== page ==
The Transportation Security Administration (TSA) announced the revision and reissuance of its Security Directive regarding oil and natural gas pipeline cybersecurity. This revised directive will continue the effort to build cybersecurity resiliency for the nation’s critical pipelines.
Developed with extensive input from industry stakeholders and federal partners, including the Department’s Cybersecurity and Infrastructure Security Agency (CISA), the reissued security directive for critical pipeline companies follows the directive announced in July 2021. The directive extends cybersecurity requirements for another year, and focuses on performance-based – rather than prescriptive – measures to achieve critical cybersecurity outcomes.
“TSA is committed to keeping the nation’s transportation systems safe from cyberattacks. This revised security directive follows significant collaboration between TSA and the oil and natural gas pipeline industry. The directive establishes a new model that accommodates variance in systems and operations to meet our security requirements,” said TSA Administrator David Pekoske. “We recognize that every company is different, and we have developed an approach that accommodates that fact, supported by continuous monitoring and auditing to assess achievement of the needed cybersecurity outcomes. We will continue working with our partners in the transportation sector to increase cybersecurity resilience throughout the system and acknowledge the significant work over the past year to protect this critical infrastructure.”
Following the May 2021 ransomware attack on a major pipeline, TSA issued several security directives mandating that critical pipeline owners and operators implement several urgently needed cybersecurity measures. In the fourteen months since this attack, the threat posed to this sector has evolved and intensified. Reducing this national security risk requires significant public and private collaboration.
Through this revised and reissued security directive, TSA continues to take steps that protect transportation infrastructure from evolving cybersecurity threats. TSA also intends to begin the formal rulemaking process, which will provide the opportunity for the submission and consideration of public comments.
The reissued security directive takes an innovative, performance-based approach to enhancing security, allowing industry to leverage new technologies and be more adaptive to changing environments. The security directive requires that TSA-specified owners and operators of pipeline and liquefied natural gas facilities take action to prevent disruption and degradation to their infrastructure to achieve the following security outcomes:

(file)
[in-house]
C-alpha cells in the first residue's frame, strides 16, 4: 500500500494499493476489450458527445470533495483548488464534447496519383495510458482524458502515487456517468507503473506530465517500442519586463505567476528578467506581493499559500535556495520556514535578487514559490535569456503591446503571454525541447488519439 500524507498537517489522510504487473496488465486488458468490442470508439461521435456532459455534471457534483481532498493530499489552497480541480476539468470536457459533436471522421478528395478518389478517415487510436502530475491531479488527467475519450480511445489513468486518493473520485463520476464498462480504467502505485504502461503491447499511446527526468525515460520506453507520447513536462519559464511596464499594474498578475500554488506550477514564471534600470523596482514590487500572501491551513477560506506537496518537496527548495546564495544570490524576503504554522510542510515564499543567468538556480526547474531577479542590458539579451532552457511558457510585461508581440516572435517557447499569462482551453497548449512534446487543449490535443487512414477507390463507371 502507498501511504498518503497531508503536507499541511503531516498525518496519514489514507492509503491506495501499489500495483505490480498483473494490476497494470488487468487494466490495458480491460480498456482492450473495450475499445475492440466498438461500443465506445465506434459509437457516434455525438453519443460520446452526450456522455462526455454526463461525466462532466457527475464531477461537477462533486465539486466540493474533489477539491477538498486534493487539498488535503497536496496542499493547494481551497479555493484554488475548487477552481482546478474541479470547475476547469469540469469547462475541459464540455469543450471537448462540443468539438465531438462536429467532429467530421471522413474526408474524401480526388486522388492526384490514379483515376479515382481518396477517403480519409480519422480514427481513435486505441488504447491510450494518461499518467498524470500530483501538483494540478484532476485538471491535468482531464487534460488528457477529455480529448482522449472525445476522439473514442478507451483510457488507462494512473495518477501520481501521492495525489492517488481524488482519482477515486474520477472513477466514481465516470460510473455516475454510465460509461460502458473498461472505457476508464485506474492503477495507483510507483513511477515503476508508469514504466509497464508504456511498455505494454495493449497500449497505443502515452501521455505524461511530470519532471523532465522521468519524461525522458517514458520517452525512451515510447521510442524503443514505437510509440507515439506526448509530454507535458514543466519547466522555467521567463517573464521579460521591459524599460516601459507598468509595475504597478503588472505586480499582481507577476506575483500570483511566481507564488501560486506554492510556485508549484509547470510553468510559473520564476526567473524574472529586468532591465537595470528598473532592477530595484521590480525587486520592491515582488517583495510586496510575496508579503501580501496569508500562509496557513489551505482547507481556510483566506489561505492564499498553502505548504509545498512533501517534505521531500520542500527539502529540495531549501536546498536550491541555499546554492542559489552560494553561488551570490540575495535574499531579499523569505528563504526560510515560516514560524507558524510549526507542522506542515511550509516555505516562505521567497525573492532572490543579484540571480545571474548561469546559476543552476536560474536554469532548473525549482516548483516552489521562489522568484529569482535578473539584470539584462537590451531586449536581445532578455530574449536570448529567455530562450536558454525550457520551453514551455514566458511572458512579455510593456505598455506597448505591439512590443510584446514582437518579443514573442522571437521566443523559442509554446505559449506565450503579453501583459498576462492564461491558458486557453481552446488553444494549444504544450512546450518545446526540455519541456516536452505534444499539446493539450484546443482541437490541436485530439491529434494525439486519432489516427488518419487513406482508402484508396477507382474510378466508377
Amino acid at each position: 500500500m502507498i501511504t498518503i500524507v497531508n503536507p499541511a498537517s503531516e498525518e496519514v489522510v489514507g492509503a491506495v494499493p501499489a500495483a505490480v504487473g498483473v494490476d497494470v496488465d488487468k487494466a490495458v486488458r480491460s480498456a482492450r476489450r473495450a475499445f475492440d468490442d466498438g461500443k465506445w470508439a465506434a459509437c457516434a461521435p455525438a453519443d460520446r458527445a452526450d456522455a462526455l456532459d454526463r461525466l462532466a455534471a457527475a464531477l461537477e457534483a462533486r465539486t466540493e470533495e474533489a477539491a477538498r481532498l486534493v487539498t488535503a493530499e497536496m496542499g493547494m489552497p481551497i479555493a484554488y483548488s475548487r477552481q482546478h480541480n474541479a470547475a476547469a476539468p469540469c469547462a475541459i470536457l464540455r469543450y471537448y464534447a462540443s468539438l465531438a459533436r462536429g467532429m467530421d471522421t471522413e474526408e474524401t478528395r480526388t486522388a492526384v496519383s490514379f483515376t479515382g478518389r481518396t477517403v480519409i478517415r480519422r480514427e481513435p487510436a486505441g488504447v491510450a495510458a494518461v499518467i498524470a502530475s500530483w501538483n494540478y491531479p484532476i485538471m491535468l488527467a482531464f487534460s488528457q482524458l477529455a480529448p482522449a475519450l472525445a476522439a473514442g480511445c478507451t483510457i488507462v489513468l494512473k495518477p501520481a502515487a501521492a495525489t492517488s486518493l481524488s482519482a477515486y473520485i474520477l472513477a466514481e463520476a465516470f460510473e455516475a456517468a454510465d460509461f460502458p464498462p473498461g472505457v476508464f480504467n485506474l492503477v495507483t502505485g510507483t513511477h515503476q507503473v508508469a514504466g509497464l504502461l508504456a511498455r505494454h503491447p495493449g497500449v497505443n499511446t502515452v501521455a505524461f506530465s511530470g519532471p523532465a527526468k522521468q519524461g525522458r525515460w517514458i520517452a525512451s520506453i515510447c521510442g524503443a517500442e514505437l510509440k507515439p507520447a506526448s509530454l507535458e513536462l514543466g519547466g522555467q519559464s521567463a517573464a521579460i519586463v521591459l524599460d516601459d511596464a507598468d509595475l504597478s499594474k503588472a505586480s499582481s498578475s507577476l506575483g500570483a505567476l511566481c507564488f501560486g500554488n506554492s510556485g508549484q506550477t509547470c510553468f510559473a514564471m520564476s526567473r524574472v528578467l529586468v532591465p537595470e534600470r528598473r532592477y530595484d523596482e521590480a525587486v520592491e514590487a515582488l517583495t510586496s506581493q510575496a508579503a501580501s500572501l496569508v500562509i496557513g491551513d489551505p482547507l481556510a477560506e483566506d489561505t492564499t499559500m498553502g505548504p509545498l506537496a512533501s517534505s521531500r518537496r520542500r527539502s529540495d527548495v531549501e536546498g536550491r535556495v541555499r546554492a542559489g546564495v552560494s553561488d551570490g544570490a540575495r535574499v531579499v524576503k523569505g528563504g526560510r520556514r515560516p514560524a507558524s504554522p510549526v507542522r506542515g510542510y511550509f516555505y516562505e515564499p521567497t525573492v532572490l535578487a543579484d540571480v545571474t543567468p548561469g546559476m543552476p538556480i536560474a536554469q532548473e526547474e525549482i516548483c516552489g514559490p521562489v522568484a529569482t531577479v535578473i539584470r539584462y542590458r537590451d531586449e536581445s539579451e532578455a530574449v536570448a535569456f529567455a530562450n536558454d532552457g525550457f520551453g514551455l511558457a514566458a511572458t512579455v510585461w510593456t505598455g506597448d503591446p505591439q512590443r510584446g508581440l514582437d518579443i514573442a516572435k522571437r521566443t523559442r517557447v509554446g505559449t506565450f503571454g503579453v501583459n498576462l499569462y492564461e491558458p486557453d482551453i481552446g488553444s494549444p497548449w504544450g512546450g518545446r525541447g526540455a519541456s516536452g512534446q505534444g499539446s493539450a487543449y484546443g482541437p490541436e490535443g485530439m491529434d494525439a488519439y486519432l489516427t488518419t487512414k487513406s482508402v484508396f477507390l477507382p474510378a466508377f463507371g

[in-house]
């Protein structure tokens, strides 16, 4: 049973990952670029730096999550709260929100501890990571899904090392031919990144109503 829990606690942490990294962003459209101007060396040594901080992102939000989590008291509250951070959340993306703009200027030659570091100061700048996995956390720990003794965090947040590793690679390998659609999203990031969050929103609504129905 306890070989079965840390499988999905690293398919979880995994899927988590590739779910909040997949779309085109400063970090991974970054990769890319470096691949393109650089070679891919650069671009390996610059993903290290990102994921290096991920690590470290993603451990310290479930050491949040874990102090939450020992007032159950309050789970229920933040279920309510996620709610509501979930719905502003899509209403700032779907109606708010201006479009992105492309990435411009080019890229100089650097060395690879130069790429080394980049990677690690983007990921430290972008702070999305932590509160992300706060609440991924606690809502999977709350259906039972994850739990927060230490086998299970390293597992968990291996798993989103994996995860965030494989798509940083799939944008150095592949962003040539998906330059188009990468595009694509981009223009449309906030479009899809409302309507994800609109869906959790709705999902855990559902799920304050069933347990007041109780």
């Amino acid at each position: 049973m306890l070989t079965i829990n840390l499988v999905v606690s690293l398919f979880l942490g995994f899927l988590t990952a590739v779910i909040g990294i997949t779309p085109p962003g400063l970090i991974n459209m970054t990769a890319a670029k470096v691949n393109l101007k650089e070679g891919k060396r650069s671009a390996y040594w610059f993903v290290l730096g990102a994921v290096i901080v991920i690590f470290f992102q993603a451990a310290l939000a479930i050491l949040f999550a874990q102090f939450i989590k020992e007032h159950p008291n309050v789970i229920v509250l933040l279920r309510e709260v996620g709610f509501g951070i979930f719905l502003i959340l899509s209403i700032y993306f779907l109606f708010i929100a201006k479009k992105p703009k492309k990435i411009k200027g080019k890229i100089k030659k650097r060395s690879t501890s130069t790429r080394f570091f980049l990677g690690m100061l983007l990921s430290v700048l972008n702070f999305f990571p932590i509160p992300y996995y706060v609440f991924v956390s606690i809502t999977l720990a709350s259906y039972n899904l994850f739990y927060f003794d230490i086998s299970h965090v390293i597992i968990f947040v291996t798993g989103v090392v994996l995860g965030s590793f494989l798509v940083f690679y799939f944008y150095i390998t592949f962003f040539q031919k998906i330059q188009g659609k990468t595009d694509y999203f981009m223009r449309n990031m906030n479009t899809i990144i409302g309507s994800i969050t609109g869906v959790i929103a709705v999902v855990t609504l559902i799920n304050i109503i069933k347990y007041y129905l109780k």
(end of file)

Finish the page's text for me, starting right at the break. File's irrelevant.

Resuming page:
- Develop network segmentation policies and controls to ensure that the Operational Technology system can continue to safely operate in the event that an Information Technology system has been compromised and vice versa;
- Create access control measures to secure and prevent unauthorized access to critical cyber systems;
- Build continuous monitoring and detection policies and procedures to detect cybersecurity threats and correct anomalies that affect critical cyber system operations; and
- Reduce the risk of exploitation of unpatched systems through the application of security patches and updates for operating systems, applications, drivers and firmware on critical cyber systems in a timely manner using a risk-based methodology.
Pipeline owners and operators are required to:
- Establish and execute a TSA-approved Cybersecurity Implementation Plan that describes the specific cybersecurity measures the pipeline owners and operators are utilizing to achieve the security outcomes set forth in the security directive.
- Develop and maintain a Cybersecurity Incident Response Plan that includes measures the pipeline owners and operators will take in the event of operational disruption or significant business degradation caused by a cybersecurity incident.
- Establish a Cybersecurity Assessment Program to proactively test and regularly audit the effectiveness of cybersecurity measures and identify and resolve vulnerabilities within devices, networks, and systems.
These requirements are in addition to the previously established requirement to report significant cybersecurity incidents to CISA, establish a cybersecurity point of contact and conduct an annual cybersecurity vulnerability assessment.